The counties report their results to the public at various intervals. They also forward them to the Secretary of State, who compiles and periodically reports the state-wide tallies.
The counting does not go on twenty-four hours a day. For example, in 2020 Washoe County election workers started counting the evening of November 3, election day, and continued until around 12:30 a.m. on November 4. They stopped for the night and resumed work at 8:00 a.m. that morning.
County and state officials updated their progress, and their results, at regular intervals from election night until the deadline for receiving the last mail ballots. No part of the process was ever suddenly “stopped” in any county, let alone the whole state, as the article would have you believe. There was no mystery. Biden won because when all the votes were counted he got more than Trump.
The article goes on to state, as unquestioned fact, that the Republican State Chair Michael McDonald presented Secretary of State Barbara Cegavske with boxes containing “120,000 instances of voter fraud.” Again, a simple Google search would have led to Cegavske’s thirteen page letter addressing and debunking each and every one of the examples contained in the boxes left at her door. She made the simple, devastating point that allegations of voter fraud do not amount to evidence, and nothing in those boxes supported the contention that the 2020 election was plagued by widespread voter fraud.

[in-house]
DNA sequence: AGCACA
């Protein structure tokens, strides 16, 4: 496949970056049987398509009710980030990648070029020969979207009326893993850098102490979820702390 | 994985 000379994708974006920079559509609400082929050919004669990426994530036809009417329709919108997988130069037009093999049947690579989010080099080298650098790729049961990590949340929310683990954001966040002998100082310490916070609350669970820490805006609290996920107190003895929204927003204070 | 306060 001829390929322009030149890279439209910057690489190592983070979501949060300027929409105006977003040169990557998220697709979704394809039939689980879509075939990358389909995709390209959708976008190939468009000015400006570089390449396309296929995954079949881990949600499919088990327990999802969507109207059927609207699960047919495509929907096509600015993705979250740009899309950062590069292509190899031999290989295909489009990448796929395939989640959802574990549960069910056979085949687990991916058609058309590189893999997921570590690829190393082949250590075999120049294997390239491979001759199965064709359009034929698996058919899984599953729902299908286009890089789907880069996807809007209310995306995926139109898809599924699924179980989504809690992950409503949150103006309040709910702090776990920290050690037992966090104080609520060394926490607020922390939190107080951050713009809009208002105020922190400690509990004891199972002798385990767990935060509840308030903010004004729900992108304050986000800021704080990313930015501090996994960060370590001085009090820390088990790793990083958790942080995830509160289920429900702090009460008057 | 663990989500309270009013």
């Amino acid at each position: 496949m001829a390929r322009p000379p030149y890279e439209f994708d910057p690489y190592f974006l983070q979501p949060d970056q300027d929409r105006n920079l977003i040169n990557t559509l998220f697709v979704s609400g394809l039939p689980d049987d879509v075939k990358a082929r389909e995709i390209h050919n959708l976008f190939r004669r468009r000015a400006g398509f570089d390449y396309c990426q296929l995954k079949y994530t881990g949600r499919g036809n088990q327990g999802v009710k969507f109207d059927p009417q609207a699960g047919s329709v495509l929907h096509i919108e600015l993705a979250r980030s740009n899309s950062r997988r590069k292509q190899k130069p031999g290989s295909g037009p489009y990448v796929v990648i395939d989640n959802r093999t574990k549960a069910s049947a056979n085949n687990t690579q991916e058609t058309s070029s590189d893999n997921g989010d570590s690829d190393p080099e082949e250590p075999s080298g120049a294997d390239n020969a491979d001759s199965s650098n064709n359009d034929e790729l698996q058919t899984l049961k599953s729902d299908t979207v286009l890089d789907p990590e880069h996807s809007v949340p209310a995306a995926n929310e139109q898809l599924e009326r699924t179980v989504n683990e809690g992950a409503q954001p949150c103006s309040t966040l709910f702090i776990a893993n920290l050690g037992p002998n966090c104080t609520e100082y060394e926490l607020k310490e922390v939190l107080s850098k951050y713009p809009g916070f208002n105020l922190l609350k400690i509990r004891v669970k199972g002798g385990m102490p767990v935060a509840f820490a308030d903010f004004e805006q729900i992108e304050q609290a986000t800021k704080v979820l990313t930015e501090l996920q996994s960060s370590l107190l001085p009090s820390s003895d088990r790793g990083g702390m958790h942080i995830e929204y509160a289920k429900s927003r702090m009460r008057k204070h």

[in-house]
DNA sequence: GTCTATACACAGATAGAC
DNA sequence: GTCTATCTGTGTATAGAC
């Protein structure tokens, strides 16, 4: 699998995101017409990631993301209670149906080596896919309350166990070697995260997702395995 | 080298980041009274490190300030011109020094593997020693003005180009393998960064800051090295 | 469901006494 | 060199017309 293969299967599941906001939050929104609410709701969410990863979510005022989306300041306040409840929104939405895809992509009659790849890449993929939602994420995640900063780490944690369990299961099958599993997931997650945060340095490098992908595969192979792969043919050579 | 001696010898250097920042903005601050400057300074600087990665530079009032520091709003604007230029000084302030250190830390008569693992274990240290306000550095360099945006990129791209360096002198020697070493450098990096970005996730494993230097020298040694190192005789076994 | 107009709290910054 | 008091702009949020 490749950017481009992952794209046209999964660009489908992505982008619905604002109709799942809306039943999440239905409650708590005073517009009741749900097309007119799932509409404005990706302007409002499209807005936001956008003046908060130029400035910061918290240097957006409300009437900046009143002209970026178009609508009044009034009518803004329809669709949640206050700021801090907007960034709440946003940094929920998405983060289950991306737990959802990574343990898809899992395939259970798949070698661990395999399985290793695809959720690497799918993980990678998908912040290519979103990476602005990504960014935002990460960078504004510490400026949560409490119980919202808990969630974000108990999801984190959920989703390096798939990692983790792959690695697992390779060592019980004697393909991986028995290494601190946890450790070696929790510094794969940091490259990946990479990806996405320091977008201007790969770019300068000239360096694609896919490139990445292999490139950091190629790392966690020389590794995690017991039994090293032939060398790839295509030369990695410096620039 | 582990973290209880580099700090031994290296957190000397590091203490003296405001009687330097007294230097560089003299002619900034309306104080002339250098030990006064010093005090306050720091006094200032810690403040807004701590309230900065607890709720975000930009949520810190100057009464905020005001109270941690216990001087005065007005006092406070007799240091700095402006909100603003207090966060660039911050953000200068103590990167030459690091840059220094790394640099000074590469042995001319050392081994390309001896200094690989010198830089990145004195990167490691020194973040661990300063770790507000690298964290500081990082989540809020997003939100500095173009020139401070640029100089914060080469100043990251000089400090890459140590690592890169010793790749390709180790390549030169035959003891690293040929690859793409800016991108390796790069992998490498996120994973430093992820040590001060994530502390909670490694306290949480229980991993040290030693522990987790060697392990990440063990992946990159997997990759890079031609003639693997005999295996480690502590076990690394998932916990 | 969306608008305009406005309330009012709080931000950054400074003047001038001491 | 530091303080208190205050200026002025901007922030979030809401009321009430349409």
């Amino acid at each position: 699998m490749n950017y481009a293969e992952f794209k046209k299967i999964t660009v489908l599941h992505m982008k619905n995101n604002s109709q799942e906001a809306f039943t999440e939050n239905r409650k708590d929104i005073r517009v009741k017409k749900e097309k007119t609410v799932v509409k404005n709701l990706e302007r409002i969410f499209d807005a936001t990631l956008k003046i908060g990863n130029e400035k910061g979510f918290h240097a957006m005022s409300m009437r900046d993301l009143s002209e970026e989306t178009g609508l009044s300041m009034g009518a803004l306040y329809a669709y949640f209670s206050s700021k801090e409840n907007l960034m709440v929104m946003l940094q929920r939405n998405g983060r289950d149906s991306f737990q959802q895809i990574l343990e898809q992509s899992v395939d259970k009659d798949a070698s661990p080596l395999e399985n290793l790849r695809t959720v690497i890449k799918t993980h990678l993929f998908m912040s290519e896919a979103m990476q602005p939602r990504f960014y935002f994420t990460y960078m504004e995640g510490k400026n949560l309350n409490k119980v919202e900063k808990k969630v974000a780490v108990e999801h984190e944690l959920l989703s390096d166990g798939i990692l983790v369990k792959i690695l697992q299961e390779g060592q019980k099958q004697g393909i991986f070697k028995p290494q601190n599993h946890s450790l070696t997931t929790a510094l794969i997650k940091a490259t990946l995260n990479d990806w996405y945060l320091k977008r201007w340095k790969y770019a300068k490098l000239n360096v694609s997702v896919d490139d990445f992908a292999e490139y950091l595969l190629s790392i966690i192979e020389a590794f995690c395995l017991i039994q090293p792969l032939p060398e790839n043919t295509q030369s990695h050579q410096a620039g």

There is nothing unusual about Conway’s op-ed or the article in the paper I took home after checking the mail. You could, figuratively speaking, shut your eyes and throw darts and hit a dozen just like them.
They deserve a closer look because even though they come from diametric opposites—one the ultimate in big time political sophistry and the other a little paper doing what it can with what it’s got—they end up in the same place. They lie.
Sometimes things really are simpler than they appear. Welcome to my world, and yours.
Erich Obermayr, a columnist for the Sierra Nevada Ally, is an author, community activist, and career archaeologist specializing in sharing historical and archaeological research with the public. He writes about Nevada politics and social issues. He lives in Silver City, Nevada, with his wife. Support Erich’s work in the Sierra Nevada Ally here.